How to make super soups from summer's bounty

August 23, 2000|By Thomas Keller and Michael Ruhlman | Thomas Keller and Michael Ruhlman,LOS ANGELES TIMES

How do you make a carrot taste more like a carrot and yet taste completely original at the same time? Turn it into a cold summer soup - a bright, fresh, satiny elixir, a spoonful of which tastes like a whole gardenful of carrots in your mouth.

Using the same technique, you similarly can transform peas or favas or corn or zucchini or peppers, broccoli, cauliflower - just about any edible plant.

Even better, the cold-soup technique is one of the easiest things you can learn in the kitchen, and it uses summer flavors at their peak.

Here's how it works: Choose your vegetable, then cook it, blend it, adjust the consistency with a liquid if necessary, season and strain.

The logic is simple. You simply bring a vegetable to its peak of flavor by cooking it in the same manner you would use when serving it hot.

Green vegetables - peas, broccoli and asparagus - you cook in a big pot of heavily salted, vigorously boiling water, then shock in ice water.

Root vegetables such as carrots, turnips and beets, you glaze - that is, cook in a little bit of liquid and butter until that liquid evaporates and the vegetables become coated with the shiny, sweet reduction of the cooking liquid.

Cauliflower and sweet bell peppers are exquisite poached in cream. Vegetables normally served raw you need not cook at all - cucumber or tomato, for example.

Because vegetables are composed largely of tasteless cellulose and fiber, you must next blend the heck out of them and then strain them through a fine-meshed sieve called a chinois. The chinois, now widely available in fine cooking stores, is critical to a clean, luxurious texture.

The final step in all cooking is seasoning. You'll need salt, of course, but with these soups, you will typically add some kind of fat as well, most often olive oil. Sometimes you will also need an acid. And that's all there is.

As always, there are keys to finesse. Any dish using so few ingredients can only be as good as those ingredients. Choose the best. If your vegetable is pale and flavorless, your soup will be, too. If your olive oil is harsh or rancid, your soup will be unpleasant to eat.

As you become comfortable with the cook-blend-season-strain method, you will find that various vegetables benefit from slight alterations in ingredients or technique. Peas and fava beans might be enhanced by truffle oil rather than olive oil. For a pure corn soup, blend, strain and then cook, allowing the starch from the corn to thicken the soup. For a zucchini soup, blanch a whole zucchini, seed it, wring out as much water as possible, then blend-season-strain. Dried white beans, properly cooked, make a wonderful cold summer soup, seasoned with mint and olive oil.

Here's another secret: Many of these cold soups are delicious hot, too. And one more: Pour a little of the soup onto a plate, and it's a dazzling sauce for a main course.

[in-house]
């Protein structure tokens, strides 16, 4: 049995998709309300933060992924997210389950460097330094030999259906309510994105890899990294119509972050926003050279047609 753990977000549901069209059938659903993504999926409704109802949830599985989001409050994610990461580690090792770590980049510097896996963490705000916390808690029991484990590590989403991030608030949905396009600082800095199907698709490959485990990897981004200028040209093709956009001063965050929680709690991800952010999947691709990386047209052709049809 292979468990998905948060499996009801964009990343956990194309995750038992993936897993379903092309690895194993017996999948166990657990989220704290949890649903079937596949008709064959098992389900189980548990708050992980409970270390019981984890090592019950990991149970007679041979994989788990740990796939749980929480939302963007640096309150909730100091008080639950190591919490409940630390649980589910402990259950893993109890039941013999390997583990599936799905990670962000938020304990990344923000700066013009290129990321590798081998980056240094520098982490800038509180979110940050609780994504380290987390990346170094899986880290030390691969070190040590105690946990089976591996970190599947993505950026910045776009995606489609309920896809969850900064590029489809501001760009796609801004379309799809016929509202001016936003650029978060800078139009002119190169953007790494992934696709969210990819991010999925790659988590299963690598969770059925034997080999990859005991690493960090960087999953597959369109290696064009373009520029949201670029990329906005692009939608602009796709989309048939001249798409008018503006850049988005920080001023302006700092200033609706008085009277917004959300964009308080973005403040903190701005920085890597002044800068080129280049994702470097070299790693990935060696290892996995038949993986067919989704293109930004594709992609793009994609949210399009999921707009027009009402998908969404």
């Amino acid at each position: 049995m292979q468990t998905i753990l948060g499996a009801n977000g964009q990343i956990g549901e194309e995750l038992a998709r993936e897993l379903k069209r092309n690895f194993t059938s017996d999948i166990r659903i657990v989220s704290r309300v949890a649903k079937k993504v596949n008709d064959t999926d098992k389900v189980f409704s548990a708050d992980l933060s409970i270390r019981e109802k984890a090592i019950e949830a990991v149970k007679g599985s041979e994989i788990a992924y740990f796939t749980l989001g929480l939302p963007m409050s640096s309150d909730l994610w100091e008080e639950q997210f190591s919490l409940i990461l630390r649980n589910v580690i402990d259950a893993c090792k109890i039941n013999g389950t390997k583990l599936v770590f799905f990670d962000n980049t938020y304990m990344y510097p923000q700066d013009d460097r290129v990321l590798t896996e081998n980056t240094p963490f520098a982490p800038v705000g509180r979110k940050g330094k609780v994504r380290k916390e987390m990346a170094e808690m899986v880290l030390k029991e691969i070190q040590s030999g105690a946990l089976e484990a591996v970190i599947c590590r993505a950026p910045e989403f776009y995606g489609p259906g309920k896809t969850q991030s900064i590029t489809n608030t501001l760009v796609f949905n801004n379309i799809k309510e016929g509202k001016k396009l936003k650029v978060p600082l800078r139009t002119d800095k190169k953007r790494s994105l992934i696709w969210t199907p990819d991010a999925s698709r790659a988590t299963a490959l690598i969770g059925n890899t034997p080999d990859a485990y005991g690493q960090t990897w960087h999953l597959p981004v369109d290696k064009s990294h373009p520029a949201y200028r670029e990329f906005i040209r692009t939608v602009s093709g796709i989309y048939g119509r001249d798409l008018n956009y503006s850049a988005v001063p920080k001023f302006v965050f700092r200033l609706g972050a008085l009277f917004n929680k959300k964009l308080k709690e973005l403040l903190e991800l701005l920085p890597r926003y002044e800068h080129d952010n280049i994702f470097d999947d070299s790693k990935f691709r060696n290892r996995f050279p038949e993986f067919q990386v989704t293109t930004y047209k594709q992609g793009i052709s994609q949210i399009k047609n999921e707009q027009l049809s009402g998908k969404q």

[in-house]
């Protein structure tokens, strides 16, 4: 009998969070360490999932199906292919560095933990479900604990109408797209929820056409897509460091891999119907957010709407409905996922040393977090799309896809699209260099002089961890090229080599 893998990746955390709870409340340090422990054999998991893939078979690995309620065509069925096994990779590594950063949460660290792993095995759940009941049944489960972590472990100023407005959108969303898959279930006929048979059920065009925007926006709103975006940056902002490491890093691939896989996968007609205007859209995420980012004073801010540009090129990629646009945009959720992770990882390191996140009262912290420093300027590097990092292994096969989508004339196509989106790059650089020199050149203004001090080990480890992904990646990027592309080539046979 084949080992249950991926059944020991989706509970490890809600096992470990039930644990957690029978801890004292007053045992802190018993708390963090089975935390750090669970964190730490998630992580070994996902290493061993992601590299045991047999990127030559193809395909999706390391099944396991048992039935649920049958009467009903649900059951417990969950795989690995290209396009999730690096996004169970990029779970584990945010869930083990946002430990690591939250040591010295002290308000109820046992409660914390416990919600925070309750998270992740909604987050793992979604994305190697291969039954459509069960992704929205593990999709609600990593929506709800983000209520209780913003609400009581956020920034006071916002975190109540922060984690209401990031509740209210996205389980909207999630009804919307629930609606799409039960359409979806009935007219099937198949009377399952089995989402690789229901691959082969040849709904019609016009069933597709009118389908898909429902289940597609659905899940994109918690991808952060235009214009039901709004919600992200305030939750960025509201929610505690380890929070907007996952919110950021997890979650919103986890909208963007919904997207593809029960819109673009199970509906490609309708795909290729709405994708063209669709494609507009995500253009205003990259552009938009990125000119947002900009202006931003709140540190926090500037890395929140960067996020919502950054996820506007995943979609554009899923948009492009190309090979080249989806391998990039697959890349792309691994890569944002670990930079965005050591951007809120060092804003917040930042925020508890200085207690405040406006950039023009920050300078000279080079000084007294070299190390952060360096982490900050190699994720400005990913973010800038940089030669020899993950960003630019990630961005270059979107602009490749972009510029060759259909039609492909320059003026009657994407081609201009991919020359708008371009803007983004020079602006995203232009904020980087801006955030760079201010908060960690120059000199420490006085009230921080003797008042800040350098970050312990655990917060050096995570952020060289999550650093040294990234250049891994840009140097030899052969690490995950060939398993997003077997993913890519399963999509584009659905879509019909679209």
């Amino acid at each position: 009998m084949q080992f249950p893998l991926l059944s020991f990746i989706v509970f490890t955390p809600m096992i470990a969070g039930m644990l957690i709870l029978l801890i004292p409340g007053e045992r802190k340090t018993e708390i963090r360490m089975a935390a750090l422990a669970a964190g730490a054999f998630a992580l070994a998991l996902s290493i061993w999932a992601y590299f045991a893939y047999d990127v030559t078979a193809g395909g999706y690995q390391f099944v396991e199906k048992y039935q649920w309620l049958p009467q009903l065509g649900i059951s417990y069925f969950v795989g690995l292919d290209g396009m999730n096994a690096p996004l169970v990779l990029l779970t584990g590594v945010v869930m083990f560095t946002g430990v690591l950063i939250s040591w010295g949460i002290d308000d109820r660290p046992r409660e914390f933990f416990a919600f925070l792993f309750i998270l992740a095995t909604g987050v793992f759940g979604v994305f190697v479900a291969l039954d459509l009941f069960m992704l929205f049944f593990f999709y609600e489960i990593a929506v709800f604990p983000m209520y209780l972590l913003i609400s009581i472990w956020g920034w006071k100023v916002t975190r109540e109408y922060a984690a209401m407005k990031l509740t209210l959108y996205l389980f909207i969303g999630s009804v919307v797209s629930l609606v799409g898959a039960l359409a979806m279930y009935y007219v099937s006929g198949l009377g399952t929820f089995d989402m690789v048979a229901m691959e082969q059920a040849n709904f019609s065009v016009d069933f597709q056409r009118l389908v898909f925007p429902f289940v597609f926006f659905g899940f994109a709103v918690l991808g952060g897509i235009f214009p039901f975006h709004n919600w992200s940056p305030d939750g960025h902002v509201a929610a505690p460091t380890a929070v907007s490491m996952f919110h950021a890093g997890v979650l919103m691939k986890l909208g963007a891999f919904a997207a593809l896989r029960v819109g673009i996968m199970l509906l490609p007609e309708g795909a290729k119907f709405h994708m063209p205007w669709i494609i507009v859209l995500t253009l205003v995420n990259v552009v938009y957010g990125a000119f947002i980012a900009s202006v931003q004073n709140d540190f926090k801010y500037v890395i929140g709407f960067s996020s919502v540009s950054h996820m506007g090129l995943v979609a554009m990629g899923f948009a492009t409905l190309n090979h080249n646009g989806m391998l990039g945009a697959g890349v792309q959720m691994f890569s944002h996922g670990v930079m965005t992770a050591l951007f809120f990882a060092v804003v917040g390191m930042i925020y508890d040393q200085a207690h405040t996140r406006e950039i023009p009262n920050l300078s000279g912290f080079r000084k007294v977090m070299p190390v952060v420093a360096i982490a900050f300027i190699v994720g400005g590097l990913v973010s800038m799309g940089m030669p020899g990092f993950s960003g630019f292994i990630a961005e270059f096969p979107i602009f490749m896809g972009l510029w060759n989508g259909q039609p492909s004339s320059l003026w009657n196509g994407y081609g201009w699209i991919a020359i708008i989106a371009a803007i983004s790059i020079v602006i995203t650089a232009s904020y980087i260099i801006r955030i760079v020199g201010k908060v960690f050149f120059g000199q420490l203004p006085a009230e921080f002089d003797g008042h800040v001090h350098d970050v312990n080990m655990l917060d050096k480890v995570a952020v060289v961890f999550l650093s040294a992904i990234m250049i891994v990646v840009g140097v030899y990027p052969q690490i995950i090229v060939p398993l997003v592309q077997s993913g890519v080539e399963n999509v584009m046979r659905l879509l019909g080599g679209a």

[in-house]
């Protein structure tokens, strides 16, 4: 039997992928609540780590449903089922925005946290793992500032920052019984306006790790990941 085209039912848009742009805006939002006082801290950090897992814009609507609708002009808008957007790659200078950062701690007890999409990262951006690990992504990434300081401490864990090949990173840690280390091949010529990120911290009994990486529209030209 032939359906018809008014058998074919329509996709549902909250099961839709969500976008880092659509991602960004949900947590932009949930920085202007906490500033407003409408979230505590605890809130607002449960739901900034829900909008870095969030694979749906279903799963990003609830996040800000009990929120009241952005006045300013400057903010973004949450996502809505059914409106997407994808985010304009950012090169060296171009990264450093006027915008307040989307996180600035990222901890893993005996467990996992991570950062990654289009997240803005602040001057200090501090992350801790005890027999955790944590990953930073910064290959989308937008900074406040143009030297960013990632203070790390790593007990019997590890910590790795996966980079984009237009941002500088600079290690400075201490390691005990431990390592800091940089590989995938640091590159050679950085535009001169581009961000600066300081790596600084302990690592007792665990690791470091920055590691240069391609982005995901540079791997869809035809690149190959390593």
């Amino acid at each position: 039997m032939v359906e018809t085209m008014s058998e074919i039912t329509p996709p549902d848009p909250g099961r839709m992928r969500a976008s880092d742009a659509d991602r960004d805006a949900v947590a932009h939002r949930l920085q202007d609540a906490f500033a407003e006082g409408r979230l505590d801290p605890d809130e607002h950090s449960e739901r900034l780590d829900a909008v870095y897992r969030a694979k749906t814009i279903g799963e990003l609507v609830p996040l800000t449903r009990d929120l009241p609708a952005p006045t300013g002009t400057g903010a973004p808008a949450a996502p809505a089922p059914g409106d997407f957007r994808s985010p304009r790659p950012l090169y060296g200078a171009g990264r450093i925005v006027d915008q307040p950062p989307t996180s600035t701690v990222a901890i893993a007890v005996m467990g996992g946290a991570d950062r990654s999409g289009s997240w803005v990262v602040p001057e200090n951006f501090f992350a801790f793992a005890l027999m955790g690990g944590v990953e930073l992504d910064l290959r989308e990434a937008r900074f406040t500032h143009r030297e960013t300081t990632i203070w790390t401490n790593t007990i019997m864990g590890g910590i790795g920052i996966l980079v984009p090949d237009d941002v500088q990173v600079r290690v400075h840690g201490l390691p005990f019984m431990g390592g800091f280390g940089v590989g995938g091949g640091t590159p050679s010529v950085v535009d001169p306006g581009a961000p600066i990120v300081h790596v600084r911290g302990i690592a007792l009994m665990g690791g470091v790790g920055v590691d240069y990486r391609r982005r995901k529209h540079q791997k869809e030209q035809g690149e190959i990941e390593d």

Keller and Ruhlman are co-authors of "The French Laundry Cookbook" (Artisan, $50)

Chilled Carrot Soup

Makes 4 servings

1 pound carrots, cut in 1-inch pieces

5 cups carrot juice, divided use

2 teaspoons butter

2 teaspoons honey

curry powder, optional

1 cup whipping cream

salt white pepper, optional

pea shoots, for garnish

Simmer carrots, 2 1/2 cups carrot juice, butter, honey and dash curry powder, if desired, in saucepan until liquid has evaporated, about 1 hour.

Add cream, bring to simmer and cook 3 minutes. Puree in blender with remaining carrot juice until smooth, about 2 minutes. Push through fine-mesh strainer, and season with salt and pepper to taste. Chill 1 hour.

Divide among 4 chilled soup bowls and garnish with sweet pea shoots.

Per serving: 408 calories; 245 milligrams sodium; 87 milligrams cholesterol; 25 grams fat; 45 grams carbohydrates; 5 grams protein; 4.18 grams fiber

Chilled Tomato Soup

Makes 4 servings

2 pounds tomatoes

3 tablespoons extra-virgin olive oil

2 teaspoons (12-year-old) balsamic vinegar or good-quality wine vinegar

coarse salt

Core and blanch tomatoes 10 seconds in boiling water, shock in ice water and peel.

Slice tomatoes in half along their equator and squeeze to remove seeds.

Puree in blender until smooth, while adding oil and vinegar; season with salt to taste while continuing to blend. Taste puree and adjust seasoning if necessary.

Press puree through fine-mesh strainer using ladle into clean container, cover and refrigerate 1 hour.

Per serving: 137 calories; 610 milligrams sodium; 0 milligrams cholesterol; 11 grams fat; 11 grams carbohydrates; 2 grams protein; 1.44 grams fiber

Baltimore Sun Articles
Please note the green-lined linked article text has been applied commercially without any involvement from our newsroom editors, reporters or any other editorial staff.